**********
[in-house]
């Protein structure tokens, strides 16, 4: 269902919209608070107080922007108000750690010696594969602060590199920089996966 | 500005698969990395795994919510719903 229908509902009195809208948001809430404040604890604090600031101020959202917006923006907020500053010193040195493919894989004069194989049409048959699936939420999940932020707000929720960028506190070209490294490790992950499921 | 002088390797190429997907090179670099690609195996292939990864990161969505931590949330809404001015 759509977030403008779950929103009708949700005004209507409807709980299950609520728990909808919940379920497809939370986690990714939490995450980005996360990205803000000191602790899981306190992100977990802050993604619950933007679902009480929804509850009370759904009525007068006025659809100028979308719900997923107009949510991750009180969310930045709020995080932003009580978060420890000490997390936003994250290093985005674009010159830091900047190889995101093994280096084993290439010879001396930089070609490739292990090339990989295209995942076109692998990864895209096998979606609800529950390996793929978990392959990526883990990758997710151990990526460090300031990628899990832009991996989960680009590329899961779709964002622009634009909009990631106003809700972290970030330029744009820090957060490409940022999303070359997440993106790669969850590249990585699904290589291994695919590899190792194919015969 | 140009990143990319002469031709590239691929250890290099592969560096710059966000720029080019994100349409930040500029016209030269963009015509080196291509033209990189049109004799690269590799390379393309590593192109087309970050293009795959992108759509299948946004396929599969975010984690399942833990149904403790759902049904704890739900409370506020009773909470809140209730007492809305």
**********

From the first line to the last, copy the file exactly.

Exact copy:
[in-house]
């Protein structure tokens, strides 16, 4: 269902919209608070107080922007108000750690010696594969602060590199920089996966 | 500005698969990395795994919510719903 229908509902009195809208948001809430404040604890604090600031101020959202917006923006907020500053010193040195493919894989004069194989049409048959699936939420999940932020707000929720960028506190070209490294490790992950499921 | 002088390797190429997907090179670099690609195996292939990864990161969505931590949330809404001015 759509977030403008779950929103009708949700005004209507409807709980299950609520728990909808919940379920497809939370986690990714939490995450980005996360990205803000000191602790899981306190992100977990802050993604619950933007679902009480929804509850009370759904009525007068006025659809100028979308719900997923107009949510991750009180969310930045709020995080932003009580978060420890000490997390936003994250290093985005674009010159830091900047190889995101093994280096084993290439010879001396930089070609490739292990090339990989295209995942076109692998990864895209096998979606609800529950390996793929978990392959990526883990990758997710151990990526460090300031990628899990832009991996989960680009590329899961779709964002622009634009909009990631106003809700972290970030330029744009820090957060490409940022999303070359997440993106790669969850590249990585699904290589291994695919590899190792194919015969 | 140009990143990319002469031709590239691929250890290099592969560096710059966000720029080019994100349409930040500029016209030269963009015509080196291509033209990189049109004799690269590799390379393309590593192109087309970050293009795959992108759509299948946004396929599969975010984690399942833990149904403790759902049904704890739900409370506020009773909470809140209730007492809305």